Along with water, there is the dying process used to produce colorful fabrics. Chemicals are used to dye garments in large containers, which are then washed out with water that is often not treated to remove the chemicals and finds its way into the environment. It is estimated that around 1.7 million tons of chemicals are used annually in the dyeing industry, containing hazardous chemicals like PFCs that can leave a permanent impact on the environment and the people living there.

In the world of fast fashion, many garments are discarded after just one season with little use. These items eventually end up in a landfill or the ocean. There is also the clothing that doesn’t make it to retail shops to consider. There are an estimated 400 billion square meters of textiles produced annually to satisfy demand, but 60 billion square meters are unused and left on the cutting room floor as scrapes to be thrown away. Of the 80 billion pieces of clothing produced each year worldwide, three out of four garments will end up in a landfill or be incinerated and only a quarter will be recycled.

Donating clothing is a great way of extending the life of your clothing, but not all clothing can be recycled. H&M’s aim to collect and recycle 1,000 tons of used clothing during World Recycling Week, for example, is a noble feet, but does not create a meaningful impact as only one percent of collected clothing can be used as recycled fibers.

A combination of lower prices and reduced demand lessen the incentive for companies to collect used textiles according to a report by UK-based NGO WRAP (Waste and Resources Action Program). This can cause more clothing to be destined for a landfill. An issue WRAP is perusing by working with governments, businesses, and communities to deliver practical solutions to improve resource management and efficiency.

Their mission is to accelerate the move toward a sustainable, resource-efficient economy, a goal the garment industry could use.

But the industry, and our environment, could also use our help. We can make a difference by where we choose to shop and how often. Choosing to shop at retailers that don’t employ fast fashion techniques is among the best ways you can lessen your impact on the environment. Fast fashion has created an industry dominated by supply and driven by an artificial demand; we are conditioned to buy a lot of clothing and often. But how did we get this way?

Many factors have lead to the fast fashion culture, from fashion bloggers and vloggers to becoming famous on social media; fashion has become a fleeting commodity. Wearing the same outfit has become unfashionable according to the online fashion police, leading many to purchase more clothing before outwearing the current clothing they have. This strategy means big business for fast fashion retailers who have seen the exponential growth of 9.7 percent per year, outpacing the 6.8 percent growth of traditional apparel companies.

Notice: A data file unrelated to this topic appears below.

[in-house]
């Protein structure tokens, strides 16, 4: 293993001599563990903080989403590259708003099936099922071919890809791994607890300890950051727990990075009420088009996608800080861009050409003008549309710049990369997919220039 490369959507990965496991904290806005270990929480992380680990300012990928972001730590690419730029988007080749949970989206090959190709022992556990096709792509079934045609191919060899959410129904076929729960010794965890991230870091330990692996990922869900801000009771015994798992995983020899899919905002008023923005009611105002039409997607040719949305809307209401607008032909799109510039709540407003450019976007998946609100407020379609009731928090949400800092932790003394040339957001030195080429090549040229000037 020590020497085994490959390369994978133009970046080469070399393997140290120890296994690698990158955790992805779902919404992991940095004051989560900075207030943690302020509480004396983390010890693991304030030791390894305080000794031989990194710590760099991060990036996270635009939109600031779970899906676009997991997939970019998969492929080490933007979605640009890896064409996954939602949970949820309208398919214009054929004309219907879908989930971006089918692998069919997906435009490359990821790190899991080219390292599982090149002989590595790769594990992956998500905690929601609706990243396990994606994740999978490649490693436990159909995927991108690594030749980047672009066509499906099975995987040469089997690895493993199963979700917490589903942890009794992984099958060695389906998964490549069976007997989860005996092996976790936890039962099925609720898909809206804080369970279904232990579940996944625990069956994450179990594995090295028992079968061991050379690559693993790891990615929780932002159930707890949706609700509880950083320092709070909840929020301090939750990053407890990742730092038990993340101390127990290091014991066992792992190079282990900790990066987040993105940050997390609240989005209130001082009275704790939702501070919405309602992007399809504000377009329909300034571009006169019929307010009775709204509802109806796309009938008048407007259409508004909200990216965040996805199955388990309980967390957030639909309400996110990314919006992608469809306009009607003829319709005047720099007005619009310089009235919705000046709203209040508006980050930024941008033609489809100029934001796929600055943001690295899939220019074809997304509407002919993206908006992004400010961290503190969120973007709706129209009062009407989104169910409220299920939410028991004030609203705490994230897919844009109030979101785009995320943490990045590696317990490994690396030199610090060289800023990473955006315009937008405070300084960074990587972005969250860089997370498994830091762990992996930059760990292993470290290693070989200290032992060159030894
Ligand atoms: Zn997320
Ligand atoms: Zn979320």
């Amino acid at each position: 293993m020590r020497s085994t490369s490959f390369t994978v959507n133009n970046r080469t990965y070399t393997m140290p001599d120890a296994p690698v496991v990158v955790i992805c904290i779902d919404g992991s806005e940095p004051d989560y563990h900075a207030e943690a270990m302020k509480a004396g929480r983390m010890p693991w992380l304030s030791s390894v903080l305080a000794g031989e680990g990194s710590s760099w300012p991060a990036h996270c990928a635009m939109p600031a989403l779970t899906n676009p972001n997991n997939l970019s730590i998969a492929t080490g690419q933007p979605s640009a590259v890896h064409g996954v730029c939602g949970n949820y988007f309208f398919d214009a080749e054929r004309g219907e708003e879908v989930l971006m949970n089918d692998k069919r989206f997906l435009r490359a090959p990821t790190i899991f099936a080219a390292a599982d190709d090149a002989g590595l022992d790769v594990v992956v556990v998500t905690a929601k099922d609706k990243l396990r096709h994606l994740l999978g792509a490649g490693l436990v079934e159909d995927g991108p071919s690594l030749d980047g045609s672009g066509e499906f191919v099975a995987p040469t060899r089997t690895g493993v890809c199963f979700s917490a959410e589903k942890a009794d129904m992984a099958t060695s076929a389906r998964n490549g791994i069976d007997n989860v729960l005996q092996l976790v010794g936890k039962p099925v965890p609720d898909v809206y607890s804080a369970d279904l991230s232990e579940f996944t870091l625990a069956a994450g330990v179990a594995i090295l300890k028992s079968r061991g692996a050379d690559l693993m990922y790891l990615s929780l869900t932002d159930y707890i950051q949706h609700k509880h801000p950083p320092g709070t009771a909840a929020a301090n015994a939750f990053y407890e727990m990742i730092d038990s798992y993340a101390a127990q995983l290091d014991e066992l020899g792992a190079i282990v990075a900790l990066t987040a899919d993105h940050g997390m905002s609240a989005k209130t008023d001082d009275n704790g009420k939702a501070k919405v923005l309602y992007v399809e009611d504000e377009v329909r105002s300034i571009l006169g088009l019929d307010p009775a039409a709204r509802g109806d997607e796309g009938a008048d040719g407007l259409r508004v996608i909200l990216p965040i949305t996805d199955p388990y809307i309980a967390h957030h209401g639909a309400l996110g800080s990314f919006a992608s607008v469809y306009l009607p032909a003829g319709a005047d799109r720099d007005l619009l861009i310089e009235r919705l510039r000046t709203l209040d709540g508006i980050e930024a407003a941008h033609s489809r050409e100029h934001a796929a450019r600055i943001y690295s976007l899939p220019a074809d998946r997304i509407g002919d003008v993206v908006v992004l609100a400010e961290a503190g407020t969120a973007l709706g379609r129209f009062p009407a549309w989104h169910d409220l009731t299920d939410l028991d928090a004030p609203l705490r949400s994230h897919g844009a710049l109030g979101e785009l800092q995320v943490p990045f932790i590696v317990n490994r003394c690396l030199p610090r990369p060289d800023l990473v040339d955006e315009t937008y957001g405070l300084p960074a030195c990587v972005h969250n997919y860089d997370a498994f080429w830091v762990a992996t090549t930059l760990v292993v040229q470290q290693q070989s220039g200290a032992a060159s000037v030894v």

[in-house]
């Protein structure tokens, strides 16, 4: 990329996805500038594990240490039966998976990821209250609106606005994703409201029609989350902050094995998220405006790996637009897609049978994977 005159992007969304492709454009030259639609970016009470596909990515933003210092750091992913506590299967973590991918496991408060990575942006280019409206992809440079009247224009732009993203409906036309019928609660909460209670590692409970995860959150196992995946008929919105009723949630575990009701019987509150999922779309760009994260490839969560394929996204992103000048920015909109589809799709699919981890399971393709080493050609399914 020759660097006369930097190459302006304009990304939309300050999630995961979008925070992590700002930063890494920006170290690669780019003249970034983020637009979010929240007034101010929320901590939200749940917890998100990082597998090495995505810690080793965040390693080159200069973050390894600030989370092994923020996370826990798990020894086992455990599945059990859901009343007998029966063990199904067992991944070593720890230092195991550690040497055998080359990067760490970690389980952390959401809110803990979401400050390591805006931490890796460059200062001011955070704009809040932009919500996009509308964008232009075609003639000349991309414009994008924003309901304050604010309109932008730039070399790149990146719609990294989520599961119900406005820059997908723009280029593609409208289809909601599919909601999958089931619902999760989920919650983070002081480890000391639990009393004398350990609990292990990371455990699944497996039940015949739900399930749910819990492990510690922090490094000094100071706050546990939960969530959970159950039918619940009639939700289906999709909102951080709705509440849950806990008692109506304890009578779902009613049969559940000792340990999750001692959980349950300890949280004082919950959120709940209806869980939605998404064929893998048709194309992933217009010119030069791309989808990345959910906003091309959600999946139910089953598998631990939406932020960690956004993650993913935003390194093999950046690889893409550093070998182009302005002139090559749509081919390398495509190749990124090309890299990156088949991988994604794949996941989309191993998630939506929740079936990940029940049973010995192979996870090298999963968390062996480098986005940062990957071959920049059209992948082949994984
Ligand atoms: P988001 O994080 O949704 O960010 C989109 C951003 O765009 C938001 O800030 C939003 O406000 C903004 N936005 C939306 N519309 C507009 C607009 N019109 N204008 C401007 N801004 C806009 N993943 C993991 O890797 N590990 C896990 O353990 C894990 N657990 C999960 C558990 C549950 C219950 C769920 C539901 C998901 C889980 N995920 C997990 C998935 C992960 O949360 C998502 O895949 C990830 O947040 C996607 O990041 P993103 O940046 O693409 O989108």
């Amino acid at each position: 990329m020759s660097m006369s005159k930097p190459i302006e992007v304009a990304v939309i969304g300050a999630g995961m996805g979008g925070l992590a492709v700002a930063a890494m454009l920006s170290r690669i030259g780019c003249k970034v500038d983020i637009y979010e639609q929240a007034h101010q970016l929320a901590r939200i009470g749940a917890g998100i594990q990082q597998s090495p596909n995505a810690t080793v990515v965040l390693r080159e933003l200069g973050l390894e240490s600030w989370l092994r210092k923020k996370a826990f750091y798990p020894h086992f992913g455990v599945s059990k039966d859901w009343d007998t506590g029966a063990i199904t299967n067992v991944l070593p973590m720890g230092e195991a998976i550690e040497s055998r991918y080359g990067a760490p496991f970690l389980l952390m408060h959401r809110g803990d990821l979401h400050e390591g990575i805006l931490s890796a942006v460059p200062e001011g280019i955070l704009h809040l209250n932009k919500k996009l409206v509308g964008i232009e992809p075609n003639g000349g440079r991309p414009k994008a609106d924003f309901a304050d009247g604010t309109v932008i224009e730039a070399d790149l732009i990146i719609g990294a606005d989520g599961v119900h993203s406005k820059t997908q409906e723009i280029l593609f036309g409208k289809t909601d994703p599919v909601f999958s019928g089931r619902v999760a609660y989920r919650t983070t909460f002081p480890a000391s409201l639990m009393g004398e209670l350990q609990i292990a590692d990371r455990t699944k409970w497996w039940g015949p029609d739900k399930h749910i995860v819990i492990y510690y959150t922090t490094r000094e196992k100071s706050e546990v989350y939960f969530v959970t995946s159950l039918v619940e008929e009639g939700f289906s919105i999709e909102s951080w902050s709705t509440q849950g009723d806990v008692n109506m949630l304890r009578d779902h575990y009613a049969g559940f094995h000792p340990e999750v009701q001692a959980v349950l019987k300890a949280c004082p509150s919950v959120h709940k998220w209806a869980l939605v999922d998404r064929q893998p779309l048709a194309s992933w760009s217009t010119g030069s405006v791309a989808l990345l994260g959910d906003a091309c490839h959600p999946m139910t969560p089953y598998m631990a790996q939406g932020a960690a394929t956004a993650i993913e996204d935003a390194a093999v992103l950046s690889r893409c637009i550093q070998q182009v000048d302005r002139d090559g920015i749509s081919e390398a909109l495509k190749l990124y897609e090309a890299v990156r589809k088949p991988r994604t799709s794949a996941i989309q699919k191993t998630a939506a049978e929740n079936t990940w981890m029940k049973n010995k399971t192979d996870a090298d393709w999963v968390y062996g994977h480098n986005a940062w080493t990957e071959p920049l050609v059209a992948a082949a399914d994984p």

This extreme growth curve has carved out a massive profit for retailers but at the expense of the environment and our collective conscious.

This trend toward fast fashion and consumerism hasn’t always been the norm but is a recent event that is only now coming to light. The industry has done a good job of keeping the ramifications from the public, choosing instead to only advertise the pros of the industry while leaving out the cons. Americans lead the fast fashion pack, consuming up to three times as much as their predecessors did only fifty years ago, and they buy twice as many items of clothing as they did just twenty years ago according to Plenitude: The New Economics of True Wealth by Juliet B. Shore. Furthermore, the average American bought 34 items of clothing per year in 1991, by 2007, Americans were buying 67 new items per year. If you do the math, that equates to a new piece of clothing every few days.

This is simply not a sustainable industry both on an environmental level and a social level. So what can we do to help fix the fast fashion problems? You may think you can’t help the impact the industry has, but all problems and solutions begin with you. You can start by not contributing to the issue by staying away from impulse purchases and reusing clothing. You can shop at retailers who do not employ the cheap, fast fashion model and you can share this information with others.

Shopping for new clothing that is sustainable or shopping for used clothing are among the best options to lessening your impact on the environment while still enjoying shopping and the fashion industry.

Fast fashion is not only a detriment to the environment, but also to the industry as it trivializes and sacrifices the history and beauty of clothing.

Fashion does not have to be fast to be chic. Wearing environmentally friendly clothing is becoming more viable as retailers respond to public demand. You, the consumer, have the power to alter the course of the industry and save the planet.